Smallmouth Basics: Jigs

By Norm Minas, a.k.a. Creekyknees

 

For the beginning river angler the multitude of jig types can lead to confusion. Is there a best one and if so what is it? If you asked myself, and any two other anglers you would get three different answers , yet we would all catch fish. I hope  that nobody comes away with the impression that what works for me is the best way and it definitely is not the only way.

 

My favorite jig is the weighted keeper hook that is made by Mr.  Twister. It is a hook with a wire arm with barbs on it attached to the hook eye by a loop in the wire arm. It has lead molded around the shank of the hook. There is a newer version of this hook with a corkscrew shaped piece of metal in place of the wire arm. It was intended to be used with the Exude plastics. I don't use this style because of rust problems with the metal arm.

 

For me, this has been the most snag resistant jig that I have used. There is no such thing as a snagproof jig, gravity and current will see to that. What makes this jig work well , in my opinion is it's design. The placement of the lead on the shank acts as a keel which keeps the amount of tumbling in the current to a  minimum. It also helps the jig come over the top of the rocks rather than digging into the crevices as much. It works on a more horizontal plane which I feel keeps it closer to the bottom and more in the strike zone. The only drawback to this jig is the heavier gauge wire the hook is made of. You need a rod with some backbone to drive home the hook, I prefer a rod with medium action. You also need to use heavier line, 8 lb test at minimum, I prefer 10 lb test. The lighter the line you use, the more it will snap on the hookset. You will also miss more fish as it does not have the power to drive the heavy metal into the hard roof of the fishes mouth.

 

 

To rig your favorite soft plastic on this jig, stick the barbed wire into the head of your plastic and the hook as far back into the plastic as you can while still having the plastic hang straight. The only plastic that I would recommend a different style of head is a tube. You can make it work by inserting the wire into the nose of the tube and skin hooking the side. There are, however, much more efficient ways to fish a tube.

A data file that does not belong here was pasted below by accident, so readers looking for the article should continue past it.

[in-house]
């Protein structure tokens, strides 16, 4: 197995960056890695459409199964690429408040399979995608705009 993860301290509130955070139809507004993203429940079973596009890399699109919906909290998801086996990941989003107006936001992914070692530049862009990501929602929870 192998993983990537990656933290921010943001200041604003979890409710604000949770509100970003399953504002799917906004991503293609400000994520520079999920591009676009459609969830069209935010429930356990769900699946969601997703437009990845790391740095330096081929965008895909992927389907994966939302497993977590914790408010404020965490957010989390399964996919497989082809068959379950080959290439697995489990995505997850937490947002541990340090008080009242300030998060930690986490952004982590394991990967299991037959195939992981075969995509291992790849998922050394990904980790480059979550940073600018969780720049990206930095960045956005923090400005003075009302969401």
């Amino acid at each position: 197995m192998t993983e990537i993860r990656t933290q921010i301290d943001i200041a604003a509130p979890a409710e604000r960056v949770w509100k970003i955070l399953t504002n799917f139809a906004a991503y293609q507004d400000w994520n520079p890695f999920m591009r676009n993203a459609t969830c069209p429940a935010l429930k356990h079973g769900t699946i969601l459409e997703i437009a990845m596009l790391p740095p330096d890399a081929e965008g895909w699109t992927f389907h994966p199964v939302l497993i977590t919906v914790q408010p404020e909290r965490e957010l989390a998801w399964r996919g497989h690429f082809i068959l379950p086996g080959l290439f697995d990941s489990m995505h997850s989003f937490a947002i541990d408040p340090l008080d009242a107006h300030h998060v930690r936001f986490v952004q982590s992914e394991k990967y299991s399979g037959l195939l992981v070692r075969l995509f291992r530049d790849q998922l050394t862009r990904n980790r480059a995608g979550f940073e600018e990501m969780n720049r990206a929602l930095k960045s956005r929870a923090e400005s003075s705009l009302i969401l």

For tubes, there are probably as many tube insert style jigs as there are companies. Choose one that has an eye big enough to come thru the tube and a hook long enough to reach the end of your tube. I am currently using a ballhead jig with a 3/0 hook on my larger tubes with a wider body cavity. If I am going to fish a tube with the jighead on the outside than I will use either a Kalin's Darter Head or a Charlie Brewer Classic Spider Head jig.

 

I will use the Kalin's Darter Head on twister tail and minnow shaped{Sassy Shad,etc.} type plastics. I prefer this type of head and these plastics when I am using a swimming type retrieve that mimics a minnow. I fish it with the hook totally exposed at the top as it is not making as much bottom contact and therefore less prone to snagging.

 

 

I use the Charlie Brewer Classic Spider Head jigs for two other types of presentations other than with the tubes. I use them for the finesse style of fishing for which they were designed and work so wonderfully for. I'll combo them with small finesse and dropshot style worms, plastic leeches, small reapers and Case hellgramites. When used with these types of plastics, I use the slow and deliberate retrieve that has been dubbed" polishing the rocks". I also use them with the tube craw type plastic as this type of head fishes a little more vertically. This allows the craw to sit up in the classic defensive posture when at rest.

 

Please remember, this is not meant to be taken as the final word in jig fishing in rivers. It is just what has worked for me over the years on my river . On a different type of river and especially in creeks there are other types of jigs that work quite well. The best way to learn what works where you fish is to experiment with different types in different conditions. The smallies will be the final judge of what works in your watershed.

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